Pray for these idlers of the sinfiil town :
This day, at least, on nobler themes bestow.
Nor give to Woodfaix, or the world below.

But, Sunday pa.st, what numbers flourish then,
What wondrous labours of the press and pen ;
Diurnal most, some thrice each week affords.
Some only once, — O avarice of words ;
When thousand starving minds such manna seek,
To drop the precio'is food but once a week.

Endless it were to sing the pyowers of all.
Their names, their numbers ; how they rise and fall :
Like baneful herbs, the gazer's eye they seize.
Rush to the head and poison where they please :
Like idle flies, a busy, buzzing train,
They drop their maggots in the trifler's brain :
That genial soil receives the fruitful store,
And there they grow, and breed a thousand more.

Now be their arts display'd, how first they choose
A cause and party, as the bard his Muse ;
Inspired by these, with clamorous zeal they cry,
And through the town their dreams and omens fly ;
So the Sibylline leaves were blown about.
Disjointed scraps of fate involved in doubt ;
So idle dreams, the journals of the night.
Are right and wrong by txuTis. and mingle wrong with right.—
Some champions for the rights that prop the crown.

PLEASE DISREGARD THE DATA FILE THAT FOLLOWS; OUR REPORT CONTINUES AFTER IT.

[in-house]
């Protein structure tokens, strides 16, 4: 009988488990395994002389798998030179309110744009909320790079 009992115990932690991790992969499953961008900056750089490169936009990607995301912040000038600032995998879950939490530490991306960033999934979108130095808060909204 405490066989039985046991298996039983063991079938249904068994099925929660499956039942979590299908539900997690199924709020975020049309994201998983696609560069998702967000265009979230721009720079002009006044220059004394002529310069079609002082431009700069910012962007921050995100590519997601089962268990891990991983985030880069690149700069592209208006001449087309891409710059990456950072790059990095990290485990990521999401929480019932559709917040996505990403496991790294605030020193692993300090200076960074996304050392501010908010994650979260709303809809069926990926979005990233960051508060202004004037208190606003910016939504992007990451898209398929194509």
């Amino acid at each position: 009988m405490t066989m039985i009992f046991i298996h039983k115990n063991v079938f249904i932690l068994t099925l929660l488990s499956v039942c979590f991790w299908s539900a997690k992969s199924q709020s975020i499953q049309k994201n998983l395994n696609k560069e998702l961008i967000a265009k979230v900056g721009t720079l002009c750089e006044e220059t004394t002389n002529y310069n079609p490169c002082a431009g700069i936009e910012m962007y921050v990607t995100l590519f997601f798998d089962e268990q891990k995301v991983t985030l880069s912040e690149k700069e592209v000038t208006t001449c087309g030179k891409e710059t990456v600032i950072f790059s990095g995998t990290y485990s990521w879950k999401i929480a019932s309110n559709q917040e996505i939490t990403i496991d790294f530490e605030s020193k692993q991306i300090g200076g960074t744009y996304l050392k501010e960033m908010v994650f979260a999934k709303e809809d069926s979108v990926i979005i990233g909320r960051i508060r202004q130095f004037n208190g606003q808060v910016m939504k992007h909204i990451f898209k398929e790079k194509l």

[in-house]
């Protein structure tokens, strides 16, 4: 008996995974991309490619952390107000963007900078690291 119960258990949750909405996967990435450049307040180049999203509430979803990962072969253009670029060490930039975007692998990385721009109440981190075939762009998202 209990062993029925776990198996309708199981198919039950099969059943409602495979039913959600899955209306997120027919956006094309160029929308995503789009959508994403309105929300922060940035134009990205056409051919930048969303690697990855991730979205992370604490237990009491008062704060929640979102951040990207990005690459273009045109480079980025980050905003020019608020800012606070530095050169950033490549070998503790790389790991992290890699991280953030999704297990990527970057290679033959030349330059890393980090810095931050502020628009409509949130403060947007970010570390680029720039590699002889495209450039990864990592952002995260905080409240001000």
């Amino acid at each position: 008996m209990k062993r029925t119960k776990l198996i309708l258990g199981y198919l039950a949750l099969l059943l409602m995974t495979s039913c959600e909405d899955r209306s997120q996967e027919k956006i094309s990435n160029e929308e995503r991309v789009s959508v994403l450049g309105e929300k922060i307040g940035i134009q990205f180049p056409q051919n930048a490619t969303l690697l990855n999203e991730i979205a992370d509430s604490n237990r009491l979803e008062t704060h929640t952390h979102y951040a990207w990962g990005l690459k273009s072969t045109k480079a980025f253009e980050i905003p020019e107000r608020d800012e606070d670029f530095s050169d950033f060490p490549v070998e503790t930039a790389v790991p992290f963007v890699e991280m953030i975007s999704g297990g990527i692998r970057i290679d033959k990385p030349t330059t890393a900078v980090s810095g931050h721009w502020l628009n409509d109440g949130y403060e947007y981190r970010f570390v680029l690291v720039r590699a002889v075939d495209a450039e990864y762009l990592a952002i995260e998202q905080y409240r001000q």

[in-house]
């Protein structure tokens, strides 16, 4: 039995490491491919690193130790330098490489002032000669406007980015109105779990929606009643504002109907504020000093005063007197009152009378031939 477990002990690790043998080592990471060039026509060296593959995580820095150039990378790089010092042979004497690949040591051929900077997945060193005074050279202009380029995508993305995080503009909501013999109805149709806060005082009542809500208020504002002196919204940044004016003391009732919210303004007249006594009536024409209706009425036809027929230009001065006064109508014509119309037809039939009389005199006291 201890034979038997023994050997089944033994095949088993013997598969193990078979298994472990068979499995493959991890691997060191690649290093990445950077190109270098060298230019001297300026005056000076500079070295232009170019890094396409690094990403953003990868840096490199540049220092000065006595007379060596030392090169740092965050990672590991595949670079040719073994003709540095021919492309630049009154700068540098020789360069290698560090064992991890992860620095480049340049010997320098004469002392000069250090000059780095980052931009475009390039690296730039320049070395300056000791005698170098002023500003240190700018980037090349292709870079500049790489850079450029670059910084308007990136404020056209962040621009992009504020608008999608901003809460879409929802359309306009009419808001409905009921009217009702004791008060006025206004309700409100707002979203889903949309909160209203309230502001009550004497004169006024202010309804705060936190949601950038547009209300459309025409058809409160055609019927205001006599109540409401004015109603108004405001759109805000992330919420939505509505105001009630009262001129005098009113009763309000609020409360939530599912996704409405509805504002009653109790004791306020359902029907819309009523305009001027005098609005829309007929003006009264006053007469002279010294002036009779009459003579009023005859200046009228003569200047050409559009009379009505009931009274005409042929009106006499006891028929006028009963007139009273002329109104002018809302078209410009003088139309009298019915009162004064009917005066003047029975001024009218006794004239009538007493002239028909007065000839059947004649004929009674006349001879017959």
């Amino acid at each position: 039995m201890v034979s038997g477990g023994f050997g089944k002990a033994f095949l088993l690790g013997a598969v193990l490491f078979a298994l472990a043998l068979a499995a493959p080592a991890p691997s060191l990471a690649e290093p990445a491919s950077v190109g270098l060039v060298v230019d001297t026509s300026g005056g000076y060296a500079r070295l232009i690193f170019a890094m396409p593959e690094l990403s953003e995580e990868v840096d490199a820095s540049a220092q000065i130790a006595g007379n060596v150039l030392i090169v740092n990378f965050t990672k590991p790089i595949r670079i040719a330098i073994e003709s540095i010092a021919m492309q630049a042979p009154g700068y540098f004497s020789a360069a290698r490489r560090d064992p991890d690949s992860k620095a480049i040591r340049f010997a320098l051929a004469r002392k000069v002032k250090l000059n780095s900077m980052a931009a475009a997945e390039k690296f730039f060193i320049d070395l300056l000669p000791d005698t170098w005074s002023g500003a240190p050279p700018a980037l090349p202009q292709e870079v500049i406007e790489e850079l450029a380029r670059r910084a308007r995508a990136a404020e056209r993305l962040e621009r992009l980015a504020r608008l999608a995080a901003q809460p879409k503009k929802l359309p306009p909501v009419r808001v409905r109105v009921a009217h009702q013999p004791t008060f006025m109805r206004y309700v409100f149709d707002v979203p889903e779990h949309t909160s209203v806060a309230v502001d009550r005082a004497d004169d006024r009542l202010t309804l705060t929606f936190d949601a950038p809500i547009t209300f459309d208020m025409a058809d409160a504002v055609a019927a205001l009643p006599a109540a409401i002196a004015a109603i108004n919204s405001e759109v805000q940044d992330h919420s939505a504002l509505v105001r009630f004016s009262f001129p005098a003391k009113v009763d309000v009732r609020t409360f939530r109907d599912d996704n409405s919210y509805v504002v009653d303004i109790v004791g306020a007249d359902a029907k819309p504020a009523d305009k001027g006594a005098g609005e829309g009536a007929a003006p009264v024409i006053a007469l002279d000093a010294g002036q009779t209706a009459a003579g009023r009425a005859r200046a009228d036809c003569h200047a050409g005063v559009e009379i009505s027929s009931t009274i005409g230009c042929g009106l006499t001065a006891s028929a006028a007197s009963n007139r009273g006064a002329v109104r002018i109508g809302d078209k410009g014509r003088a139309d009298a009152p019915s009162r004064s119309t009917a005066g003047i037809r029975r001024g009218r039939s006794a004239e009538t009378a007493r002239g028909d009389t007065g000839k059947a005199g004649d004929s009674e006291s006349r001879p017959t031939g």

Some sturdy patriots sworn to pull them down ;
Some neutral powers, with secret forces fraught.
Wishing for war, but willing to be bought :
While some to every side and party go.
Shift every friend, and join with every foe ;
Like sturdy rogues in privateers, they strike
This aide and that, the foea of both alike,
A traitor-crew, who thrive in troubled times,
Fear'd for their force, and cotuted for their crimes.

Chief to the prosperous side the number sail.
Fickle and false, they veer with every gale ;
As birds that migrate from a freezing shore
In search of warmer climes come skimming o'er,
Some bold adventurers first prepare to try
The doubtful simshine of the distant sky ;
But soon the growing Summer's certain sun
Wins more and more, till all at last are won :
So, on the early prospect of disgrace,
Fly in vast troops this apprehensive race ;
Instinctive tribw ! their failing food they dread.
And buy, with timely change, their future broad.

Such are our guides ; how many a peaceful head.
Bom to be stLU, have thev' to wrangling led ;
How many an honest zealot, ^tol'n trom trade.
And iactious tools ot pious pastors made !



76 crabbe's poems.

With clues like these they thread the maze ol state.
These oracles explore to learn our fate ;